World War II, unsurprisingly, is a massive part of our collective history and imagination. So much media – games especially – allow us to place ourselves in that time. But this is also where I feel games show a lack of imagination. I’m self aware enough to know that I’d not have done very well on a French beach or in a German ditch, holding an incredibly unreliable gun. I would not survive Battlefield V. When I imagine my own idealised participation to the conflict, I’m a general or politician in the war room.
We don’t see too much of this in the modern gaming landscape; yes you get to move soldiers about in RTS, but I somehow doubt that that’s exactly how actual generalling works. These are things that are hard to simulate in the style of modern games, particularly the big budget blockbusters – but games are getting there, with a bit of help from theatre kids.
Video games have had a massive impact on our culture. They’ve changed how we perceive media. We don’t just want to be viewing or spectating anymore, we want to be the hero. And that’s changed how a lot of people are creating for other mediums, particularly in a growing trend of the 21st century: live games. You can see the influences. Live games use the structure of video games, but in the real world – using actors and built sets instead of ones and zeroes. A lot of live games are created by people with a theatre background – partially because they know best how to make amazing things in the real world, and partially because our secret is that a lot of theatre nerds cared more about people like Miyamoto than Shakespeare growing up (myself included).
Which brings us neatly back to WWII, with a theatre show called For King and Country by a company called Parabolic Theatre, which ran until August. RPS has talked about the collision of games and theatre before, in a piece by James Carney on live VR experiences; For King and Country brands itself as a piece of theatre, but it is definitely on the live game end of the spectrum. But it’s also the first piece of theatre that’s planned to be turned into a video game. An entertainment ouroboros.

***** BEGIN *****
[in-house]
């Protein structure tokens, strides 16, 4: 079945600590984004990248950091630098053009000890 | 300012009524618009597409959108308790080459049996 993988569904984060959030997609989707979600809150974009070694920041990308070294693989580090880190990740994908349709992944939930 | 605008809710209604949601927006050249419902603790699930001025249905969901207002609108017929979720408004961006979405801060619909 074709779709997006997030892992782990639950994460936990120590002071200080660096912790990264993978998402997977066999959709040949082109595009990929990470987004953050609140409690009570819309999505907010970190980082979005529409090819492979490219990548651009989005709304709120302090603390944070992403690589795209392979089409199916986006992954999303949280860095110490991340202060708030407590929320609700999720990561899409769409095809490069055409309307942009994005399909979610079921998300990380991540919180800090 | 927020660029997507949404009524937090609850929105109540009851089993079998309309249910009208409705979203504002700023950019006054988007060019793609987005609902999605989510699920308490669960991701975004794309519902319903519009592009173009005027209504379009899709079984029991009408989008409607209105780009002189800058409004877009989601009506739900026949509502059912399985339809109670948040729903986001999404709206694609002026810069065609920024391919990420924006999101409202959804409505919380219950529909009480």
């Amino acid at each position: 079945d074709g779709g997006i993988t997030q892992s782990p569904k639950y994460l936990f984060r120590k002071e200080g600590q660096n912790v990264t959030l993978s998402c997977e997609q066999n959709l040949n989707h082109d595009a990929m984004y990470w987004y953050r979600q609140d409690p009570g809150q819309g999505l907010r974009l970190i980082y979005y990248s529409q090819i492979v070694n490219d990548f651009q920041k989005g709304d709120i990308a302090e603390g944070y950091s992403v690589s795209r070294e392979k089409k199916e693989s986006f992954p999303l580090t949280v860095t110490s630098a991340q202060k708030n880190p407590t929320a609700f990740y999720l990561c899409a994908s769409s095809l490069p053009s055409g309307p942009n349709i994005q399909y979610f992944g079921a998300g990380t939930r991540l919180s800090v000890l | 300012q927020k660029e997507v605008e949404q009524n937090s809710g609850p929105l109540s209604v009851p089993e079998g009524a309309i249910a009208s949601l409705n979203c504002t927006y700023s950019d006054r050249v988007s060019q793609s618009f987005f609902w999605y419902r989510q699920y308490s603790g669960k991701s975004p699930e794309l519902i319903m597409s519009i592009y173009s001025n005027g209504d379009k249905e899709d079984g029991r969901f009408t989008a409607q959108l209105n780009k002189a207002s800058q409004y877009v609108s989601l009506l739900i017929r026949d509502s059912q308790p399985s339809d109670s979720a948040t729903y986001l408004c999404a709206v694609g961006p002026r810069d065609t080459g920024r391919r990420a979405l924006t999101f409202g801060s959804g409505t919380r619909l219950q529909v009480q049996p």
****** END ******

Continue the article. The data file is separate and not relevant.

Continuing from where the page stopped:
In For King and Country you, the audience, are taken down to a bomb shelter in South London and told that the year is 1940 – an insignificant year, as I’m sure you know from history class. You are generally unimportant members of parliament brought here for your safety should anything bad happen to the actual proper Parliament building and the people in it.
Spoiler alert: it does. Everything goes tits up, Parliament is destroyed and suddenly you’re the entire British government. It’s basically the plot of the Kiefer Sutherland series Designated Survivor, but in Britain and with a lot more Nazis. So, from your audience you must choose a Prime Minister, Minister for War, Minister of Propaganda, and so on, and begin repelling the rapidly escalating German invasion on England’s southern shores. The mechanics of the game are so simple it’s fascinating. As you’re in a bunker locked away from the road, all of your orders are done by telephone calls and telegrams. A team of game masters upstairs reacts to your every decision, deciding the consequences for every order you give.
As the show progresses you have to make a lot of decisions. Where do you bomb with your fighters? Where do you send reinforcements? Which other countries can you call for help? How do you deal with food shortages and evacuating civilians? And personally, I found this much more exhilarating than running around shooting lads on a beach until I eventually catch a bullet myself. It was an incredible experience.